Tagged: criminal justice system

Welcome to the New Pace Criminal Justice Blog

We are excited to introduce our newly re-designed Pace Criminal Justice blog. Our blog now lives at http://pcjc.blogs.pace.edu and we welcome you to update your bookmarks, favorites, and any website listings.

This revision was part of a larger updating effort at the University. The only major difference from the prior web address is that our new URL does not contain the word ‘law.’ Everything else is and will remain the same. We will continue to bring you criminal law and procedure posts on domestic and international issues. And we will be returning to our regular blogging schedule as of September 1, 2016. As we did in prior years, we followed a more abbreviated summer schedule this year.

We welcome you to get involved by either leaving us a comment about what you think or even considering to submit a post. We very much appreciate your readership, and we look forward to continue this important online resource.

Student Perspective: Making A Murderer Event

POST WRITTEN BY: Danielle Petretta (’17), J.D. Pace Law School

On March 2, 2016, Pace Law School’s Criminal Justice Society, Student Bar Association, and the Criminal Justice Institute held an event on the controversial and popular Netflix 10-episode documentary, “Making a Murderer.” The documentary centers on a man named Steven Avery, who found himself stuck deep in the trenches of our criminal justice legal system within a very small knit rural community in Wisconsin.

Steven Avery spent 18 years in prison for a crime he did not commit and in 2003 was finally exonerated. This case received much attention including an effort to pass a bill – the Avery Bill – implementing checks and balances regarding police interrogations, handling and testing of DNA evidence, and policies surrounding an eye witness identification procedures to prevent wrongful convictions.  However, his nightmares continued, as just two years later he was arrested for the murder of 25-year-old photographer Teresa Halbach. Steven Avery’s nephew, Brenden Dassey, was also arrested for partaking in the Halbach murder. Both Steven Avery and Brenden Dassey remain in prison to date and Steven Avery continues to claim his innocence this time around as well. It is yet to be determined what the status of their appeal is, and the documentary leaves gaping concerns and questions to be answered. The documentary maps Steven Avery’s unfortunate journey through the legal system to date and takes the viewer on a shocking ride.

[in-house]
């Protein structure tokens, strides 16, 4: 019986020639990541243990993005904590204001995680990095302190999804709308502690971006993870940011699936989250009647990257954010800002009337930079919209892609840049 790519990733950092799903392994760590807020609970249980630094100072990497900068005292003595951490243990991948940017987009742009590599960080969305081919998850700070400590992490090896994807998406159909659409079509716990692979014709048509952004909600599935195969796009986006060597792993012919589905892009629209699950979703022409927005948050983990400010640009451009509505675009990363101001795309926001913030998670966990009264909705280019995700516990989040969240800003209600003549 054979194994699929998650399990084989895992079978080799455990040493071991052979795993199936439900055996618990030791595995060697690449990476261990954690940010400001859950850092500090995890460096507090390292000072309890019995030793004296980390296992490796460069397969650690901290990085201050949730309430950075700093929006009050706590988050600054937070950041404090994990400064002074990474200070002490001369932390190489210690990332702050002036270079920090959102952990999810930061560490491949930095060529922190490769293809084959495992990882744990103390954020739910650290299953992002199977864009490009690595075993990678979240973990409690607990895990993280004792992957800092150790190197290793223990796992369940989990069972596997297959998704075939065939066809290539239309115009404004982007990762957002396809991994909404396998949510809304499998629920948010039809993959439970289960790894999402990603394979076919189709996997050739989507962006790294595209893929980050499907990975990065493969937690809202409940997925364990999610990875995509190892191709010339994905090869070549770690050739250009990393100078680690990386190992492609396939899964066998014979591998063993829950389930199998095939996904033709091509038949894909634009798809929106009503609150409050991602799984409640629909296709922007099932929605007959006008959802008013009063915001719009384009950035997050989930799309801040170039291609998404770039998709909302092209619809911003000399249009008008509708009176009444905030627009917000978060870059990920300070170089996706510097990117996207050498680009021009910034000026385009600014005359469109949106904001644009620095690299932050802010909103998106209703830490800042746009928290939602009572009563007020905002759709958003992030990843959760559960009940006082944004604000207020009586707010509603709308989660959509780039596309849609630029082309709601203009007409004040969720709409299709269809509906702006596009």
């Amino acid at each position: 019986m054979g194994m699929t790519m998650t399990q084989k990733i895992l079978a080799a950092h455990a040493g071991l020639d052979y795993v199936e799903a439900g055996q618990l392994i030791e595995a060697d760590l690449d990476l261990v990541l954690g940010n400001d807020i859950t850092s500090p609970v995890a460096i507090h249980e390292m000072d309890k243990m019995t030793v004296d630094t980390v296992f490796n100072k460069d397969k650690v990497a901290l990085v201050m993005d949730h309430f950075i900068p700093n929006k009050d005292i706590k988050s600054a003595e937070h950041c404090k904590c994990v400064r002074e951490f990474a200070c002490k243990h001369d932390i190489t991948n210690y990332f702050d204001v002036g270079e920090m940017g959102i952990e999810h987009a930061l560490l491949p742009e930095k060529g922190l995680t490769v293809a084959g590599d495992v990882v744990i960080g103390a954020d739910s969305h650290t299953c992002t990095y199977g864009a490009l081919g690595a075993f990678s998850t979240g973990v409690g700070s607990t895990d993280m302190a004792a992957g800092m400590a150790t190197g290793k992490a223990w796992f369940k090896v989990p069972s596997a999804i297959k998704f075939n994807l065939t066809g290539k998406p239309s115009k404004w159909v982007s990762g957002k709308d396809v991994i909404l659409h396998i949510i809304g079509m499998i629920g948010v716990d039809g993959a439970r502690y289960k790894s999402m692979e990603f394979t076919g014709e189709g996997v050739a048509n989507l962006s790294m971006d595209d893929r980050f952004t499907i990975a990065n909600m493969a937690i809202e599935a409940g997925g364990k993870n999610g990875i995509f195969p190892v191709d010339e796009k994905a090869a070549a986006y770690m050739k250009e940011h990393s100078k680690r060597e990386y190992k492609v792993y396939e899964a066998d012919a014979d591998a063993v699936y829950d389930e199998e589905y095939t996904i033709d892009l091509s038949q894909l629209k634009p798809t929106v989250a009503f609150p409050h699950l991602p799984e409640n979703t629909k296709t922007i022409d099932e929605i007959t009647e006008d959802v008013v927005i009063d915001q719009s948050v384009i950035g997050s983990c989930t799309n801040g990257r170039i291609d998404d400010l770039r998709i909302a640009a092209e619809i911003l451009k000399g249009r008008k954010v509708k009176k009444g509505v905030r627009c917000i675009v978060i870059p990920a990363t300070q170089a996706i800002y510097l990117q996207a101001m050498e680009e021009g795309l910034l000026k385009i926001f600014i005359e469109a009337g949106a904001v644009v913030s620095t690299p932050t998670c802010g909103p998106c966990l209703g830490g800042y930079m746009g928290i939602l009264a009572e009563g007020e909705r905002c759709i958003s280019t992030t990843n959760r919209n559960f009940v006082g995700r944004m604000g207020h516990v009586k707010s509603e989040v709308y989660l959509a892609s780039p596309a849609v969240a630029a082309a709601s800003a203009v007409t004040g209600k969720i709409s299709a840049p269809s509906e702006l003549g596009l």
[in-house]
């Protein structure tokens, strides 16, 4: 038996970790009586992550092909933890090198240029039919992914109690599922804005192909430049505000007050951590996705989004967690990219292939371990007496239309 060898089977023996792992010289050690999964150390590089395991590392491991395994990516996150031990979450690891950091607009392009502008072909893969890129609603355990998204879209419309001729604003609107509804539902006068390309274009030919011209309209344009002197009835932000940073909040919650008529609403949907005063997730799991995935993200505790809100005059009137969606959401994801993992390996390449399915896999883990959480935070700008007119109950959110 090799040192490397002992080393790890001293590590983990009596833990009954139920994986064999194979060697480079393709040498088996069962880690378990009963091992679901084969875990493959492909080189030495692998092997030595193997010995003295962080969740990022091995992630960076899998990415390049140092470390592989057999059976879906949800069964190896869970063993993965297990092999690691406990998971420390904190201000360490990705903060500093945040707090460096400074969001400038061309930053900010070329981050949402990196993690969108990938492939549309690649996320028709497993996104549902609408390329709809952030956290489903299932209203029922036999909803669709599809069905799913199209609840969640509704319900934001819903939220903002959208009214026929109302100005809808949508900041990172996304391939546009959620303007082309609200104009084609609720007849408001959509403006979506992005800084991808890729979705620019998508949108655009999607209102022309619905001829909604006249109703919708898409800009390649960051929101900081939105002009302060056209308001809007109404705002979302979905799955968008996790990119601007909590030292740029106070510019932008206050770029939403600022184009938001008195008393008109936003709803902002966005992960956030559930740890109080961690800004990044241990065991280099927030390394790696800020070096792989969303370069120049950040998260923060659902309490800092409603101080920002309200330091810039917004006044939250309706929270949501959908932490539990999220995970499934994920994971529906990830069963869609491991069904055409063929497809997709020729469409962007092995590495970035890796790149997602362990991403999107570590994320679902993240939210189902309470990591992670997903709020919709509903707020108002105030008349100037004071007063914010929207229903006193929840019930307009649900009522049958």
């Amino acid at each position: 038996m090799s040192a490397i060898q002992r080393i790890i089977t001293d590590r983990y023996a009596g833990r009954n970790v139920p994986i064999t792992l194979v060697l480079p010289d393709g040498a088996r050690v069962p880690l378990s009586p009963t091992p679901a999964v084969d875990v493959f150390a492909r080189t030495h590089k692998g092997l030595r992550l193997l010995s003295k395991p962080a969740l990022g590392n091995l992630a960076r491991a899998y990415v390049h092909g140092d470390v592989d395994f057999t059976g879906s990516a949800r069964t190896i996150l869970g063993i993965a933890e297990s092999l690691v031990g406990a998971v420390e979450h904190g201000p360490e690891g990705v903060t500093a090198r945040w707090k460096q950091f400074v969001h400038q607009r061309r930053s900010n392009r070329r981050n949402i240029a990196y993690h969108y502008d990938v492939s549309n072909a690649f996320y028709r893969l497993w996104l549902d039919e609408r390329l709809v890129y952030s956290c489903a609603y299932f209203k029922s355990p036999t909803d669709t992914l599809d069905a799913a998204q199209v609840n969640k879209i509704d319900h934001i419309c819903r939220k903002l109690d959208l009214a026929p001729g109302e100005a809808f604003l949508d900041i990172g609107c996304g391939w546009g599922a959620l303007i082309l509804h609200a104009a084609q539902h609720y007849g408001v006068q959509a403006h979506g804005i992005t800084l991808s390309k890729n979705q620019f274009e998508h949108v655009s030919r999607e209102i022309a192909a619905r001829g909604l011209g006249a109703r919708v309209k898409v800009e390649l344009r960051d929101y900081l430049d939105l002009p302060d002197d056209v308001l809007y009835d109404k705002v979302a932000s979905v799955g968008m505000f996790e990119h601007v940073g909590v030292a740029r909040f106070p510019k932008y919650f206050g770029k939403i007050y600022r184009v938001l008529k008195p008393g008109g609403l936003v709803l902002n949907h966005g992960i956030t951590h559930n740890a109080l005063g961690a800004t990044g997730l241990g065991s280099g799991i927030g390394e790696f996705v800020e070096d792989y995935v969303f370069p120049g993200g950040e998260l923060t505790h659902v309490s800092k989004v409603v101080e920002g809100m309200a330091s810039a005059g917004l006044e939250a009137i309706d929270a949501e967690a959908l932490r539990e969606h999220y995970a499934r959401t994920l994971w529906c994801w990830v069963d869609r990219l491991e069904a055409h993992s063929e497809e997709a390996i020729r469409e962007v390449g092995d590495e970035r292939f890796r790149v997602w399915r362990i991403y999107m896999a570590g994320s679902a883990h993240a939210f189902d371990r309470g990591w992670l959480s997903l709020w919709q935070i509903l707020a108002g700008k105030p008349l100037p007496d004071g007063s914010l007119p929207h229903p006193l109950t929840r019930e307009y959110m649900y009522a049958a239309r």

Did the fact that the Avery’s lived in Manitowoc County, a small knit community, affect the way in which they were treated? Did the appearances and social status of the Avery and Dassey families play an influential role in their prosecutions? Why was the police department involved in the first case able to have a continued presence and involvement in the subsequent Halbach case? Was the evidence tampered with? Were proper police procedures followed? Did someone tipped off the woman who found Teresa Halback’s car in the Avery’s 4,000 car lot within just a few minutes? Why was the same judge deciding Avery’s motion for a new trial when he had been the presiding judge in his trial? What happened in the jury room? Why was the key, one main piece of evidence against Avery, found days after the seventh search?